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Home > Reviews > Murder Maps USA

Murder Maps USA

Author Adam Selzer


Review date 03/07/2022

No of pages

Publisher Thames and Hudson

Publisher URL

Year of publication 06/12/2021


Our Review


£ 25

Sub-titled: Crime Scenes Revisited, Bloodstains to Ballistics. As that suggests, this well laid out book is not only about criminal cases, famous, infamous and less well known, roughly from the 1860s to the 1930s, but about the developing science of forensics (such as fingerprinting) and policing to capture the murderers. The era saw the forming of the FBI taking on (as the name suggests) cases at federal level, quite a landmark in a country so wedded to state-level power rather than the central government.

Each case gets from a part of a page to more than a page. Some are famous assassinations, such as that of Abraham Lincoln in 1865 on the very end of the American Civil War. Less known is the assassination of another president, Garfield; and the attempt on the life of FDR in 1933, which (as touched on in the science fiction novel by Philip K Dick, The Man in the High Castle), could have had far-reaching consequences, had Roosevelt died having barely begun his New Deal to pull the United States out of economic depression.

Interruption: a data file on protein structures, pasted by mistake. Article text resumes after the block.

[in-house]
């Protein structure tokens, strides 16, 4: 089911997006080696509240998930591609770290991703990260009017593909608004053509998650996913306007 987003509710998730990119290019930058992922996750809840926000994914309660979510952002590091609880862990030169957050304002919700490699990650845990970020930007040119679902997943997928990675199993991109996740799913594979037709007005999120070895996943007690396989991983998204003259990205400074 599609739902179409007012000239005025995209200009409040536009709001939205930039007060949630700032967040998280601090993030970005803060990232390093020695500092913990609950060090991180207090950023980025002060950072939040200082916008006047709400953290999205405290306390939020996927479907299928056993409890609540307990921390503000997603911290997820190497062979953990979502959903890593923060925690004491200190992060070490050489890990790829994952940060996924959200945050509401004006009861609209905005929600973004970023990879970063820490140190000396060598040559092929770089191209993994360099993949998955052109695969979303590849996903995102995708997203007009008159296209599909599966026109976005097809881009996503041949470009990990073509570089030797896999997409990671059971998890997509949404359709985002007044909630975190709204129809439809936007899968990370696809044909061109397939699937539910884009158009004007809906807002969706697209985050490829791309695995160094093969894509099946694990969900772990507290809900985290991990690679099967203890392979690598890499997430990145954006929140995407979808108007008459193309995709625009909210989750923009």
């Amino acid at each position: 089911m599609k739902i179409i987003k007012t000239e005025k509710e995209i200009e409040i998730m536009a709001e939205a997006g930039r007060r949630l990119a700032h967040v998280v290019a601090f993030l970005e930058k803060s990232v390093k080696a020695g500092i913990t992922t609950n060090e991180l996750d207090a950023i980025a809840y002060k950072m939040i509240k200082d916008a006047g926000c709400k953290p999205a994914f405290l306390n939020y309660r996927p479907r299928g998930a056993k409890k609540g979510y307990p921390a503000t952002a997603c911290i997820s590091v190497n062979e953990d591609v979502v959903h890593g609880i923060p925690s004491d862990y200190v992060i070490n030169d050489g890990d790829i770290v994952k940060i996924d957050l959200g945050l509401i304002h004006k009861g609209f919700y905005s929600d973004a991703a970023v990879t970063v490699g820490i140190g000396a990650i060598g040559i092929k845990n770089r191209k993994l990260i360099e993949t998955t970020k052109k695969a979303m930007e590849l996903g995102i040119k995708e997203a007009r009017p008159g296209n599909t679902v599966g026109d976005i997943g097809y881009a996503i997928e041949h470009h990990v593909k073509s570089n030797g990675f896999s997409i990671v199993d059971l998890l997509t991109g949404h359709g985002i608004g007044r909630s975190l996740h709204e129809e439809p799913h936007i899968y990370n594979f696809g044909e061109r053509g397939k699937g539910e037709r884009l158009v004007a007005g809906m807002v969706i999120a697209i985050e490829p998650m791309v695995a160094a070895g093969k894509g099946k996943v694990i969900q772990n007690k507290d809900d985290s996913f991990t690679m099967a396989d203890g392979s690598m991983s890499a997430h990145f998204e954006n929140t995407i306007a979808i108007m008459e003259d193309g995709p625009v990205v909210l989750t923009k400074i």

If you have a fascination for the sort of murders as pictured on the cover - a dead body clutching a playing card - you will have much to interest you, whether a New Orleans axe murderer, or the notorious robbers Bonnie and Clyde; or the western outlaw Billy the Kid. Likewise, it may be too macabre for some, but included are pages about lynchings; and at least one black and white photograph of hanged people. That's far from the only reminder of how running in tandem with a still raw North America was a (by 21st century standards) brutal criminal justice system.

That crime scenes were photographed is itself a sign of the public's great interest in such crimes, fed by the burgeoning mass print media.